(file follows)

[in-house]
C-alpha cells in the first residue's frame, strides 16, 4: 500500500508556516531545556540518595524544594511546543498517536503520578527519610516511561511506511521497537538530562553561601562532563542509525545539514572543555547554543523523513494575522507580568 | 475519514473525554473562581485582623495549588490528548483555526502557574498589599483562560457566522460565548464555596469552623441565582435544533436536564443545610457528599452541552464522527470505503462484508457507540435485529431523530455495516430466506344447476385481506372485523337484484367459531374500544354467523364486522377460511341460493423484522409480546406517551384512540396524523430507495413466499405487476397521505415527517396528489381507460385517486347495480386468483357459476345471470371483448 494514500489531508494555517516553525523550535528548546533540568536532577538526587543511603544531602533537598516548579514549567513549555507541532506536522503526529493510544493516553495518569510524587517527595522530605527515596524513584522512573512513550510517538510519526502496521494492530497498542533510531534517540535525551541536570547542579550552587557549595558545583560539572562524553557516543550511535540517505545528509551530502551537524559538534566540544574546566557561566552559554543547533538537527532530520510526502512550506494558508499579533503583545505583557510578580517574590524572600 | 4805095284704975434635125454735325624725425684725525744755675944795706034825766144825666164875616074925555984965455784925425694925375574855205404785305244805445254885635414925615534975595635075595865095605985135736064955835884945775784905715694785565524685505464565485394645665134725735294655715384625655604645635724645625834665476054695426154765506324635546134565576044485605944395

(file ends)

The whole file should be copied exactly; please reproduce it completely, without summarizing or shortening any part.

[in-house]
C-alpha cells in the first residue's frame, strides 16, 4: 500500500508556516531545556540518595524544594511546543498517536503520578527519610516511561511506511521497537538530562553561601562532563542509525545539514572543555547554543523523513494575522507580568 | 475519514473525554473562581485582623495549588490528548483555526502557574498589599483562560457566522460565548464555596469552623441565582435544533436536564443545610457528599452541552464522527470505503462484508457507540435485529431523530455495516430466506344447476385481506372485523337484484367459531374500544354467523364486522377460511341460493423484522409480546406517551384512540396524523430507495413466499405487476397521505415527517396528489381507460385517486347495480386468483357459476345471470371483448 494514500489531508494555517516553525523550535528548546533540568536532577538526587543511603544531602533537598516548579514549567513549555507541532506536522503526529493510544493516553495518569510524587517527595522530605527515596524513584522512573512513550510517538510519526502496521494492530497498542533510531534517540535525551541536570547542579550552587557549595558545583560539572562524553557516543550511535540517505545528509551530502551537524559538534566540544574546566557561566552559554543547533538537527532530520510526502512550506494558508499579533503583545505583557510578580517574590524572600 | 4805095284704975434635125454735325624725425684725525744755675944795706034825766144825666164875616074925555984965455784925425694925375574855205404785305244805445254885635414925615534975595635075595865095605985135736064955835884945775784905715694785565524685505464565485394645665134725735294655715384625655604645635724645625834665476054695426154765506324635546134565576044485605944395